Should government be able to stop fast food restaurants from opening?
Are fast food restaurants providing a service that people want or “preying on communities”?
Maryland’s Prince George’s County has the highest obesity rates in the Washington, D.C. area. Now the county council is considering a bill that would give it zoning authority to keep new fast food eateries out of its jurisdiction.
But is tackling obesity as easy as keeping cheeseburgers and fries out of people’s hands?
The author of the bill, Karen Toles, thinks so and tells Reason she’s just trying to hold fast-food restaurants accountable for “preying” on her constituents. The Center for Consumer Freedom’s Justin Wilson says the bill violates the rights of customers and businessmen and argues that “obesity is far more complicated than blaming…one single industry.”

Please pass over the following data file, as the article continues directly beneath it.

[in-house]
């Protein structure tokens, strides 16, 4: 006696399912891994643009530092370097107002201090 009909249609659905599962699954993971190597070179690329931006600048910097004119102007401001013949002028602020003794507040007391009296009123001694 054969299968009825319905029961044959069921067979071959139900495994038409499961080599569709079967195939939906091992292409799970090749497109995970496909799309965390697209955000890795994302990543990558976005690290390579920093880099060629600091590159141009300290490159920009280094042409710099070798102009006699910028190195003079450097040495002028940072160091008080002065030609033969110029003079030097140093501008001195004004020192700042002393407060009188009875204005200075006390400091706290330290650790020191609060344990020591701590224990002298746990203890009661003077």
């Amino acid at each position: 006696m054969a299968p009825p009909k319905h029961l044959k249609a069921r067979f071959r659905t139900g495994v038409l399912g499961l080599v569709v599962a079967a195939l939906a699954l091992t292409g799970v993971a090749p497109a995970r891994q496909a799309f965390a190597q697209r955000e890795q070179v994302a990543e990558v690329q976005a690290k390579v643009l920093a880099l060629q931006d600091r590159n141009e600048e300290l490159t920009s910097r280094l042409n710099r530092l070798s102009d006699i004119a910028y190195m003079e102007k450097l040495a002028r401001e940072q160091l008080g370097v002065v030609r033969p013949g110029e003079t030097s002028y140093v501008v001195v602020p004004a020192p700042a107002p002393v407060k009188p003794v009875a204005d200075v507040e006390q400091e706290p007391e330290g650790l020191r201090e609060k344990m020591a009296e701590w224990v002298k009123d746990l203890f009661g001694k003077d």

The bill’s worst enemy maybe Prince George’s itself: The county recently loaned $300,000 to a local businessman so he could open up two new Little Caesars pizza restaurants.
The bill is scheduled for a vote later this year.
Ardently devoted to the cause of human freedom, he has worked at the confluence of politics, activism, and public policy for more than a decade. He co-wrote a ten-part series of video shorts on economics, and has film credits as a researcher on 11 political documentaries, including Citizens United's notorious film on Hillary Clinton that became the subject of a landmark Supreme Court decision. He is the founder of several activist endeavors, including AnyStreet.org (now a part of Western Free Press) and Liberatchik.com. He is currently the managing editor of and principal contributor to WesternFreePress.com.
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